A Handbag Not for Turning

Now that a second series of extracts from Charles Moore’s three-volume biography of Margaret Thatcher is being serialised, isn’t it time that Quartet’s The Story of Mrs Thatcher’s Bag (published as a handbag in 1987, and its original contents compiled into a book in 2013, with a narrative of how the original handbag came to be published) should be given some airing, for the simple reason that it has never received the attention it should have garnered?


No one in his right mind can discard the fact that Mrs Thatcher achieved a great deal during her ten-year premiership, but he has also to acknowledge that she was criticised by many people, who found her intolerably a self-assuming diktat, who appeared to consider any alternative viewpoint as a sign of lack of nationalism. Her intolerance of those who disagreed with her brought about the main reason for her downfall.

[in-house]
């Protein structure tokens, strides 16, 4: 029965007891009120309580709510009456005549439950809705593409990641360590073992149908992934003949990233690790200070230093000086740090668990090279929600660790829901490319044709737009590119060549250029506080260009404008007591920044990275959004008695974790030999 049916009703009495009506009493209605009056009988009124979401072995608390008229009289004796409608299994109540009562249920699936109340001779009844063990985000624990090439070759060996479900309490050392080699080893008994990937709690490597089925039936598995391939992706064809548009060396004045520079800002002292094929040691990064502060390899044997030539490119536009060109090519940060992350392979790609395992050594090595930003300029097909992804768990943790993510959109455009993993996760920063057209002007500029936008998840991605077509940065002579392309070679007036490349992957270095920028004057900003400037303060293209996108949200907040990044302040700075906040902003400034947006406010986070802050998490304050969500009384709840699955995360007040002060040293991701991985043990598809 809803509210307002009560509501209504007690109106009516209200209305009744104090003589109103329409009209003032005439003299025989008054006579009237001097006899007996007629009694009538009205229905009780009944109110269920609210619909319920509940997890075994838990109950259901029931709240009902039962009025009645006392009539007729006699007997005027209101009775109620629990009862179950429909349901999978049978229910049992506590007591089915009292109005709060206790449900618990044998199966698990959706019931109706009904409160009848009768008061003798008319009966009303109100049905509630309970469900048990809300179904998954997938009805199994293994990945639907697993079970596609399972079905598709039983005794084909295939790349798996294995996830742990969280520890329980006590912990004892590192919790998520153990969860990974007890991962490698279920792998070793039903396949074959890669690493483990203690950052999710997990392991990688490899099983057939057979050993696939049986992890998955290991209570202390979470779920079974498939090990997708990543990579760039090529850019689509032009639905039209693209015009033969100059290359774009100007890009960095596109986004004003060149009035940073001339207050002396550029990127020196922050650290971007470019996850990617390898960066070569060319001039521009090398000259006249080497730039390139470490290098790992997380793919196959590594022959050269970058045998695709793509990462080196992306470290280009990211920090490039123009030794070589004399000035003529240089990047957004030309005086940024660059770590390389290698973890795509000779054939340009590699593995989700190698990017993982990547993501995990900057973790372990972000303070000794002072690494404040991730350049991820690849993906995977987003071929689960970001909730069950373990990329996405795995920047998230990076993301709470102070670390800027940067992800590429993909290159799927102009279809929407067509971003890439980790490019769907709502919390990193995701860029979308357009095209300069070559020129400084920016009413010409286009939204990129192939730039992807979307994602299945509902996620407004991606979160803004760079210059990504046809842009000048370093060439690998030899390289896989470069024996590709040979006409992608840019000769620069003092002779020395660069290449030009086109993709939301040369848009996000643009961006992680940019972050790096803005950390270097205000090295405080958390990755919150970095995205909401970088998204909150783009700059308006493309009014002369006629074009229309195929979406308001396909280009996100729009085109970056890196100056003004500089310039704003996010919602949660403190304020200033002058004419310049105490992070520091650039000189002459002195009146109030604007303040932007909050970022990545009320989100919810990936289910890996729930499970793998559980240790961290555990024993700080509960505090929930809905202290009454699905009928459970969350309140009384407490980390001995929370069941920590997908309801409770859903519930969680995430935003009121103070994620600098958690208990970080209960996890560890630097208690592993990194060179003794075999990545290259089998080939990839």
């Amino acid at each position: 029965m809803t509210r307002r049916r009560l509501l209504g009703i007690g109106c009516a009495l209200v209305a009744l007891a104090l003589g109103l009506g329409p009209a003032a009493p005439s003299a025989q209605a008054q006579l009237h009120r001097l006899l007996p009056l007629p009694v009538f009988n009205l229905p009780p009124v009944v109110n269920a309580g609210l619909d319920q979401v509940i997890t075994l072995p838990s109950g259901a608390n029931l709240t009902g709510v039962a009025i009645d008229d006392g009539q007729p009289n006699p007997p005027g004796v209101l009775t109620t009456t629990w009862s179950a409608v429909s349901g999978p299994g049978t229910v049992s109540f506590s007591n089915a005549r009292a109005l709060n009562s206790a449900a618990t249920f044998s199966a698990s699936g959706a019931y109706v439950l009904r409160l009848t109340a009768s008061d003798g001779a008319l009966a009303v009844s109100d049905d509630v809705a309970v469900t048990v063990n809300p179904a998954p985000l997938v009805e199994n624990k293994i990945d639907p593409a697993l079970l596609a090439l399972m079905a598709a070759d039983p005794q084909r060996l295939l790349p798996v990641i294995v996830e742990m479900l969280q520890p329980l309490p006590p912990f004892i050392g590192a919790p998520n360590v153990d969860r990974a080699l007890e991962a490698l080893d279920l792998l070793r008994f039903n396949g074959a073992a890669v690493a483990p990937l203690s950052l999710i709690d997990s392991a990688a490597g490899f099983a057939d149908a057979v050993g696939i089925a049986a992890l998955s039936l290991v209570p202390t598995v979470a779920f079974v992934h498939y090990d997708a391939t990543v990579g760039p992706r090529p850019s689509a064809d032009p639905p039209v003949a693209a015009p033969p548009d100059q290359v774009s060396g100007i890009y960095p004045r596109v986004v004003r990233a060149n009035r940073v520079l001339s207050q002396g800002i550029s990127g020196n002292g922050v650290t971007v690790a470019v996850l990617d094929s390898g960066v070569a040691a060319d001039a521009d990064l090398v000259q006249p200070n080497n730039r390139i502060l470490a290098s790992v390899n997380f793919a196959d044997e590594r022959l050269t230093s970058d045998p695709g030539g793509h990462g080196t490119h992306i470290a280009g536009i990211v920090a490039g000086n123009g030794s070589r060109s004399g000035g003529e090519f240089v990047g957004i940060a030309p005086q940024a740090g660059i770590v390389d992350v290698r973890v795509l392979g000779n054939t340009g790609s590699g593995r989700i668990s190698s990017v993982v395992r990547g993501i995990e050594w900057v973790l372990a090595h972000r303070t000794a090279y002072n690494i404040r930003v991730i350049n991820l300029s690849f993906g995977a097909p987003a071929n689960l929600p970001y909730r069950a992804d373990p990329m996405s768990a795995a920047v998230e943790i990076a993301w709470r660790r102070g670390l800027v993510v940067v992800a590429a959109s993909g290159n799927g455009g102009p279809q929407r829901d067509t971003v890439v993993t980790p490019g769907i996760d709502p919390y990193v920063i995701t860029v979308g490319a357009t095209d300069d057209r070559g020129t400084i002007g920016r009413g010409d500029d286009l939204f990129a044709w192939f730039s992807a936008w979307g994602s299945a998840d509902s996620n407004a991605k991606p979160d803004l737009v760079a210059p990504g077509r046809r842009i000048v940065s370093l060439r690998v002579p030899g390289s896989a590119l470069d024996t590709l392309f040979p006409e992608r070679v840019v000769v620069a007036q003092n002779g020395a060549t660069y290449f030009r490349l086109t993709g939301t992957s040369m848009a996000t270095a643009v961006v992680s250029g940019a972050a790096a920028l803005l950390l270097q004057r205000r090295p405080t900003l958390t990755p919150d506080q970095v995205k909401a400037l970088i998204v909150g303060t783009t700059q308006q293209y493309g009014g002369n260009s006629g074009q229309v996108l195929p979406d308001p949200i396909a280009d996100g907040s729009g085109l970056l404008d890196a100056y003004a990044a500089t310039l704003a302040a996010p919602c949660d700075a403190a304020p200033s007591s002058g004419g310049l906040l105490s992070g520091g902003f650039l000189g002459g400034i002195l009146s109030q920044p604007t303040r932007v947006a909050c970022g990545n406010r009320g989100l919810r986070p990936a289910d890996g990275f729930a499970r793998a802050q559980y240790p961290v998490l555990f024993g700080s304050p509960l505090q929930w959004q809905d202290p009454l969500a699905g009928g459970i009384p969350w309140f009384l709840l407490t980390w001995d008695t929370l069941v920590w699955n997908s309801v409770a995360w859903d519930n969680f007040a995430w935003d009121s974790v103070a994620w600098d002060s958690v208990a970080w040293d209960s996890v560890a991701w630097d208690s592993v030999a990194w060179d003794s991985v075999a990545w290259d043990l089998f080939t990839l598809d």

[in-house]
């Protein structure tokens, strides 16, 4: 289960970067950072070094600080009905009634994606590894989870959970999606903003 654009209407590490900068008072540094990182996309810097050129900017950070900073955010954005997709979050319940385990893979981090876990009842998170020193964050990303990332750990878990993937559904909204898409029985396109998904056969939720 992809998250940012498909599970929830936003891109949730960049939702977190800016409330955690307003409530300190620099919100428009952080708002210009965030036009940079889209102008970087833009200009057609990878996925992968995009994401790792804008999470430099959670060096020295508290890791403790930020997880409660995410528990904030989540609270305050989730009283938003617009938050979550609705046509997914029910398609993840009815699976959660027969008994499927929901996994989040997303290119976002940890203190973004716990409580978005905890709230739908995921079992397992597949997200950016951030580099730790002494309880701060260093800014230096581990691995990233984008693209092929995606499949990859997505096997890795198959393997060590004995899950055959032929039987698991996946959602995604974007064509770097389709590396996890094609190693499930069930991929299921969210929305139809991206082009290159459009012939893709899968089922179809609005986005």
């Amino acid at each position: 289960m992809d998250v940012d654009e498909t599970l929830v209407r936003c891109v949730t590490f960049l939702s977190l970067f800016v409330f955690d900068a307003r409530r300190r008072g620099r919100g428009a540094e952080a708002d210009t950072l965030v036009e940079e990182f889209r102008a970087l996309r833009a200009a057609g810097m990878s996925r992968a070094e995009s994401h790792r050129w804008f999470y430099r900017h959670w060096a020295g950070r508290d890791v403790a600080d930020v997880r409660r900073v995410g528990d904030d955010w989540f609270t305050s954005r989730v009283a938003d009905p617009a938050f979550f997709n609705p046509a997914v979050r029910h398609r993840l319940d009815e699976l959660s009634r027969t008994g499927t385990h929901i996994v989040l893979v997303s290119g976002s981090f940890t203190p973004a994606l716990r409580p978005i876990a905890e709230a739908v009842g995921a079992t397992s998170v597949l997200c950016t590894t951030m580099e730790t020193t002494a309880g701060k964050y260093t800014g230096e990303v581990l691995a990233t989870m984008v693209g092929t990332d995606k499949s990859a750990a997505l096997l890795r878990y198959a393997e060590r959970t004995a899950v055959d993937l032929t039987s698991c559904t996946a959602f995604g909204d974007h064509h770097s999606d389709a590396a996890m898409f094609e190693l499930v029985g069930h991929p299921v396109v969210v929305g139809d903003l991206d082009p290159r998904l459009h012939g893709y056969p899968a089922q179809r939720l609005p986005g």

The premise of the original Handbag was to create a series of ‘contents’: a mask, a string of pearls, a handbook of proper conduct, a singalong 45 rpm EP (a now defunct object but in the 1980s the equivalent to iTunes) and much more, which allowed everyone to become Mrs T.

Written by a group of satirists assembled around Private Eye, it was an often savage parody of power and the ruthless certainty that the Market never got it wrong.

It deserved more attention then and certainly deserves more now.

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